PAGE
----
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Ok, so Akbar named Agra after himself- Akbarabad and began to refurbish the Agra Fort and decided to build Fatehpur Siri. Yet, it was his grandson Shah Jehan who gave Agra that fame and India that iconic image- Taj Mahal. Built for his beloved wife Mumtaz Mahal, the white marbled Taj Mahal took 20 years to construct. As an universal symbol of love, the couple was buried here after their deaths.

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A teardrop on the cheek of eternity

Rabindranath Tagore

After a very cool walk inside the Taj Mahal, I stared out into the surrounding marshland and imagined myself getting on a boat to make my way to the other Taj Mahal. So legend said that Shah Jahan planned to build an exact copy of the Taj Mahal out of black marble which will stand on the opposite side of the river. If his son didn’t overthrow him and end up putting money into the military then perhaps we will see another majestic structure- one white, one black like the Yin and Yang : a perfect harmonious balance and an even stronger symbol of eternal love. If only…..it does exist though – only in my imagination.

As I dug further into the history of the Taj Mahal and the Emperor, I realized that my romantic cheesy side is ignoring one other very important factor which prevented the construction of the second Taj Mahal – and that is: money. While the Emperor is known for being a romantic person and a loving husband, his determination to construct the Taj Mahal placed a strain on the resources of his Empire. It took some 22,000 workers/artists, over 1000 elephants, lots of money and some 20 years to finish the entire complex. As many as 28 different semi-precious stones were used to adorn the Taj (SHAME on the British for stealing many of these precious stones during their time in India in 1857) . Passages from Quran and 99 names of Allah in beautiful calligraphy inscriptions can also be found  which hints that the Taj Mahal is a Muslim Tomb.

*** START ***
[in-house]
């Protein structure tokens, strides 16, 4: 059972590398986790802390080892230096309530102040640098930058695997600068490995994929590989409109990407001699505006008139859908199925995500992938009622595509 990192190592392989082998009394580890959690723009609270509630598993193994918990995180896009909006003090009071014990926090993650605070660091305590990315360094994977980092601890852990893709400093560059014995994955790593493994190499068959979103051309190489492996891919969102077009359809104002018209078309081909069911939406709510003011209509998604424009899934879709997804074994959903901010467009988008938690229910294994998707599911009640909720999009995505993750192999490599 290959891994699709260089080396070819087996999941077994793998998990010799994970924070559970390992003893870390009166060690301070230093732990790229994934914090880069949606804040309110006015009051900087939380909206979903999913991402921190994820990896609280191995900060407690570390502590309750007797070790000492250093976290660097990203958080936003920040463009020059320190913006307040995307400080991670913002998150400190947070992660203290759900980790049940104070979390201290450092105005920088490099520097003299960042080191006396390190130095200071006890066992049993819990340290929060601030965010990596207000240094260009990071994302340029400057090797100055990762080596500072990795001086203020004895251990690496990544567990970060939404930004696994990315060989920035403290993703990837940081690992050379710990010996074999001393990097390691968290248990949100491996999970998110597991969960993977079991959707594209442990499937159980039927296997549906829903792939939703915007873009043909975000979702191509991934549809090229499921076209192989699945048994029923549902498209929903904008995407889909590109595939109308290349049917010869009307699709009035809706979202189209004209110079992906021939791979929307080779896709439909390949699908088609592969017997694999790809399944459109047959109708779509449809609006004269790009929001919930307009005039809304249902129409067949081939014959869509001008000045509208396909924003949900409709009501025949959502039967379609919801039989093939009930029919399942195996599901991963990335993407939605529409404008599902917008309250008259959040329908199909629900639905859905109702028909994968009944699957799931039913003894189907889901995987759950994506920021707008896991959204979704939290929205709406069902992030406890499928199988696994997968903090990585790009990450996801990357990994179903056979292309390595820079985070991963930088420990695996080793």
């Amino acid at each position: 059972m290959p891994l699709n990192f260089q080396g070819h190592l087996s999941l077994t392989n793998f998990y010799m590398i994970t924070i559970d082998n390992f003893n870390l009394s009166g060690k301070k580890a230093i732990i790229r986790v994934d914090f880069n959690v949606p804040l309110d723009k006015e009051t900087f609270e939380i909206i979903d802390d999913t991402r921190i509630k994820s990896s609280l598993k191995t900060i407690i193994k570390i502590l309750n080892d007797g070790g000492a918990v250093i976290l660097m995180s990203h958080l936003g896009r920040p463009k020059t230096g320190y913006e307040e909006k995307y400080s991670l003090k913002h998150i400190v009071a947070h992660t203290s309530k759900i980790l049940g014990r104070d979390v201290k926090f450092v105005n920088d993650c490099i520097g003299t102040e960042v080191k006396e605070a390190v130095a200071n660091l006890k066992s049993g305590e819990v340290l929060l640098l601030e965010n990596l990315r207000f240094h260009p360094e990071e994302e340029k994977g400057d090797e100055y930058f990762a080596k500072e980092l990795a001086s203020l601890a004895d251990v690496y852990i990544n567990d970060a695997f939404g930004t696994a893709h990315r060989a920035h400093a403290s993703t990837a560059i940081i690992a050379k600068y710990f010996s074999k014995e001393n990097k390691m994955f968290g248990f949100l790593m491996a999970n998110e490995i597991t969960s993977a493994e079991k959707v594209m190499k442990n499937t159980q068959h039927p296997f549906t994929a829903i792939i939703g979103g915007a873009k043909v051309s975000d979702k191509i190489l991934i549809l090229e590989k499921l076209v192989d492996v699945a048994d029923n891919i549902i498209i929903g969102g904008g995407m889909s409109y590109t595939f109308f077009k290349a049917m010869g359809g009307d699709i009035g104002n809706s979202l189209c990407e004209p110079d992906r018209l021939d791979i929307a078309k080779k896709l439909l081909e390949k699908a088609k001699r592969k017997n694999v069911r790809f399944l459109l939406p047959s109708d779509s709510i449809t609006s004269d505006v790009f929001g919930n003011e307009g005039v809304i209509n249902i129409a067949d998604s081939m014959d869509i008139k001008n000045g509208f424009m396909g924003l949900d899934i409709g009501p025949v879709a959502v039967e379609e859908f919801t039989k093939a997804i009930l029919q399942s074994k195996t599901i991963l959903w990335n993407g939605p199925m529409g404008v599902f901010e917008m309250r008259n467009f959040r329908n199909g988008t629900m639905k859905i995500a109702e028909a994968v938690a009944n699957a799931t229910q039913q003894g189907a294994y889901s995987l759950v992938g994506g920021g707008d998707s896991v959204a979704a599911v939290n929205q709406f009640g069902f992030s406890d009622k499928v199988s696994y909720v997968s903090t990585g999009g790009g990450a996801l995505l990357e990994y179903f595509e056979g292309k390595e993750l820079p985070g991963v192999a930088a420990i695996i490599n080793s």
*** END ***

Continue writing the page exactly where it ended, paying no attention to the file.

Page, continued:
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Sometimes I wonder about the Taj Mahal, maybe if Mumtaz Mahal didn’t become pregnant with the Emperor’s 14th child then maybe she wouldn’t have died giving birth and as a result, perhaps there will be no Taj Mahal. I can’t imagine the sorrow that the Emperor went through since finding true love is hard and to see one leave before you is one of the cruelest things in the world. I marveled at the marbles used to construct the Taj and I gently laid my hands on the exterior walls and imagined myself touching marbles brought over from China, Afghanistan, Sri Lanka and Arabia since they were brought over from these places for the construction. The identical mirrored image of the four sides of the Taj Mahal which employed the principles of geometry and symmetry so perfectly made me linger for longer. Darkness surrounded the Taj signaling that it is time to leave. I looked back at the gardens. I looked back at the pond which holds the reflection of the Taj Mahal and closed my eyes.

Screen Shot 2016-07-21 at 11.14.10 AM” This is the moment, This is your moment. This is your Taj Mahal and this could be the last time that you are here. So remember the sound. Remember. Remember.